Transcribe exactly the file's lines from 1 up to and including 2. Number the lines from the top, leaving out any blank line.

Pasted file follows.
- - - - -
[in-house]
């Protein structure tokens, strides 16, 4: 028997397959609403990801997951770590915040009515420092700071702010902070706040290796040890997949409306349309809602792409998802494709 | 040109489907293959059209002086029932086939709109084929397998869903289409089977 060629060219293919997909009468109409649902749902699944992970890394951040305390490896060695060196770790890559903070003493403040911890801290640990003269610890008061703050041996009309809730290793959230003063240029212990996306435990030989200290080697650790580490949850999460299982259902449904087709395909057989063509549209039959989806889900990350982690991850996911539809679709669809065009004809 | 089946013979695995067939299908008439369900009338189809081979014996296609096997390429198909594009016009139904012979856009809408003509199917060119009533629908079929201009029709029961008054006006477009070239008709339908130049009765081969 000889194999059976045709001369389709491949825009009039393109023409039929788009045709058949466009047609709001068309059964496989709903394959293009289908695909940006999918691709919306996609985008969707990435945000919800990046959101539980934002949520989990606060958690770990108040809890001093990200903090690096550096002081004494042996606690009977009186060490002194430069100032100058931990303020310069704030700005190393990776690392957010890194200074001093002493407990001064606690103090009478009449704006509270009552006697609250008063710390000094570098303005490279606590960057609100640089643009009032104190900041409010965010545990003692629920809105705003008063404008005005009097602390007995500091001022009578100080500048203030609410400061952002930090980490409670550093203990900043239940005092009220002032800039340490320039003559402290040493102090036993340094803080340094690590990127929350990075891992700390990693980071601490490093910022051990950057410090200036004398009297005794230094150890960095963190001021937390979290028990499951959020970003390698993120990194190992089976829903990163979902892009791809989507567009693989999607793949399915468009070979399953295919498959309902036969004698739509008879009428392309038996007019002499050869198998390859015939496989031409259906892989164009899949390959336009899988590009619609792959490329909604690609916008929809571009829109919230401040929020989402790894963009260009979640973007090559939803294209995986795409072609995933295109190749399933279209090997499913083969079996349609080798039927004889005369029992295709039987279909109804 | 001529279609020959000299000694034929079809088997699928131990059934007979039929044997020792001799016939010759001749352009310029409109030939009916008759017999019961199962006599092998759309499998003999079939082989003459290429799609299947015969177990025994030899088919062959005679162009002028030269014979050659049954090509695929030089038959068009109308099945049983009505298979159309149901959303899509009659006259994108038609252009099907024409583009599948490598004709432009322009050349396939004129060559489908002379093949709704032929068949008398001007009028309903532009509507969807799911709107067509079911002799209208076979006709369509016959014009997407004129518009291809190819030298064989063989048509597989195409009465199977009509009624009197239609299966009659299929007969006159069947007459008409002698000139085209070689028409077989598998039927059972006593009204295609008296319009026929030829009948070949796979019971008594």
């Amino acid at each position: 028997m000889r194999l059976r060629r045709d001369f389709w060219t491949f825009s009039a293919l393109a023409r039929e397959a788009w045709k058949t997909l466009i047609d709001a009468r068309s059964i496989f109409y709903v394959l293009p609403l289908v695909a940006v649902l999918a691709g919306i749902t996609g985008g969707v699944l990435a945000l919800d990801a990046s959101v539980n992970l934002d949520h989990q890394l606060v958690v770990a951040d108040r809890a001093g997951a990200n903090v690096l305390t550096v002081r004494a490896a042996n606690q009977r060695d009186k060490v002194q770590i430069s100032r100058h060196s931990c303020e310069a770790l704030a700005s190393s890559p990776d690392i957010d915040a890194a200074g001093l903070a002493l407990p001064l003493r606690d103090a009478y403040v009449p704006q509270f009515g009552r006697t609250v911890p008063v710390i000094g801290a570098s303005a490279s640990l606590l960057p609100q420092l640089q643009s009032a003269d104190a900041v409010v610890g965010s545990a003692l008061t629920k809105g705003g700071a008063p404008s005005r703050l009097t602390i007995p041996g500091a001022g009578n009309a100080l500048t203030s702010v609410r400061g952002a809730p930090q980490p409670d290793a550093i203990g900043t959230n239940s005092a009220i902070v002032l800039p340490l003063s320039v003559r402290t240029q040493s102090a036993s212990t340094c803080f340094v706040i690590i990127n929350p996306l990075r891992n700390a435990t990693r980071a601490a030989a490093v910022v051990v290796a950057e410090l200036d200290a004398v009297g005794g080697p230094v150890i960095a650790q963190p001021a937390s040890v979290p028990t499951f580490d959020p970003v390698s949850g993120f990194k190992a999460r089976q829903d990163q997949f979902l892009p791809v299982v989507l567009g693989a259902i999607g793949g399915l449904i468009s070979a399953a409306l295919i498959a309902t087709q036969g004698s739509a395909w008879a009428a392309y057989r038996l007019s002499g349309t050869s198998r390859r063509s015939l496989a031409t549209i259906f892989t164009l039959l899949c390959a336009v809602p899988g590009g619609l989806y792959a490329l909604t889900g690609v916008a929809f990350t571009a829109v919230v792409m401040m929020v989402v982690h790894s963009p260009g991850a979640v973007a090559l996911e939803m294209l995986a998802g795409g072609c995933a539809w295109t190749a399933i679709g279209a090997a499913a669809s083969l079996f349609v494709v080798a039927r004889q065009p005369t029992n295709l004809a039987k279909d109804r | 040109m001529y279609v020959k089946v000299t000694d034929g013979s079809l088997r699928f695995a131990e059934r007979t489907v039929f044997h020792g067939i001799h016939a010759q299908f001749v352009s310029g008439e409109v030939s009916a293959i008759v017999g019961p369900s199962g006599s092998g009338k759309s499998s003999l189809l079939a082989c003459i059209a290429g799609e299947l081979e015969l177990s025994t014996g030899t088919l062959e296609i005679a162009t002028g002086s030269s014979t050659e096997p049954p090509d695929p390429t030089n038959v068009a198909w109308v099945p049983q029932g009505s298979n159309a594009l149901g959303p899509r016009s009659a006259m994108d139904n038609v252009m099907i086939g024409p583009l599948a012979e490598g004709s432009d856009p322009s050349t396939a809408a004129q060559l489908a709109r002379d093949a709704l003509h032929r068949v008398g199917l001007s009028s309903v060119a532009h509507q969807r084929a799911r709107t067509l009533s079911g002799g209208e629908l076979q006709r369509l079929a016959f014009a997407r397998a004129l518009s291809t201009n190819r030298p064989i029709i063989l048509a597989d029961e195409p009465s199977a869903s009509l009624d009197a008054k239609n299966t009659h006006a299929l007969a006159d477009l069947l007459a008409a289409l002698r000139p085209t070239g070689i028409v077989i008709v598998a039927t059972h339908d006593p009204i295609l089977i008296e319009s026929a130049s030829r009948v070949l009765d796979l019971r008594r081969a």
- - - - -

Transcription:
[in-house]
């Protein structure tokens, strides 16, 4: 028997397959609403990801997951770590915040009515420092700071702010902070706040290796040890997949409306349309809602792409998802494709 | 040109489907293959059209002086029932086939709109084929397998869903289409089977 060629060219293919997909009468109409649902749902699944992970890394951040305390490896060695060196770790890559903070003493403040911890801290640990003269610890008061703050041996009309809730290793959230003063240029212990996306435990030989200290080697650790580490949850999460299982259902449904087709395909057989063509549209039959989806889900990350982690991850996911539809679709669809065009004809 | 089946013979695995067939299908008439369900009338189809081979014996296609096997390429198909594009016009139904012979856009809408003509199917060119009533629908079929201009029709029961008054006006477009070239008709339908130049009765081969 000889194999059976045709001369389709491949825009009039393109023409039929788009045709058949466009047609709001068309059964496989709903394959293009289908695909940006999918691709919306996609985008969707990435945000919800990046959101539980934002949520989990606060958690770990108040809890001093990200903090690096550096002081004494042996606690009977009186060490002194430069100032100058931990303020310069704030700005190393990776690392957010890194200074001093002493407990001064606690103090009478009449704006509270009552006697609250008063710390000094570098303005490279606590960057609100640089643009009032104190900041409010965010545990003692629920809105705003008063404008005005009097602390007995500091001022009578100080500048203030609410400061952002930090980490409670550093203990900043239940005092009220002032800039340490320039003559402290040493102090036993340094803080340094690590990127929350990075891992700390990693980071601490490093910022051990950057410090200036004398009297005794230094150890960095963190001021937390979290028990499951959020970003390698993120990194190992089976829903990163979902892009791809989507567009693989999607793949399915468009070979399953295919498959309902036969004698739509008879009428392309038996007019002499050869198998390859015939496989031409259906892989164009899949390959336009899988590009619609792959490329909604690609916008929809571009829109919230401040929020989402790894963009260009979640973007090559939803294209995986795409072609995933295109190749399933279209090997499913083969079996349609080798039927004889005369029992295709039987279909109804 | 001529279609020959000299000694034929079809088997699928131990059934007979039929044997020792001799016939010759001749352009310029409109030939009916008759017999019961199962006599092998759309499998003999079939082989003459290429799609299947015969177990025994030899088919062959005679162009002028030269014979050659049954090509695929030089038959068009109308099945049983009505298979159309149901959303899509009659006259994108038609252009099907024409583009599948490598004709432009322009050349396939004129060559489908002379093949709704032929068949008398001007009028309903532009509507969807799911709107067509079911002799209208076979006709369509016959014009997407004129518009291809190819030298064989063989048509597989195409009465199977009509009624009197239609299966009659299929007969006159069947007459008409002698000139085209070689028409077989598998039927059972006593009204295609008296319009026929030829009948070949796979019971008594």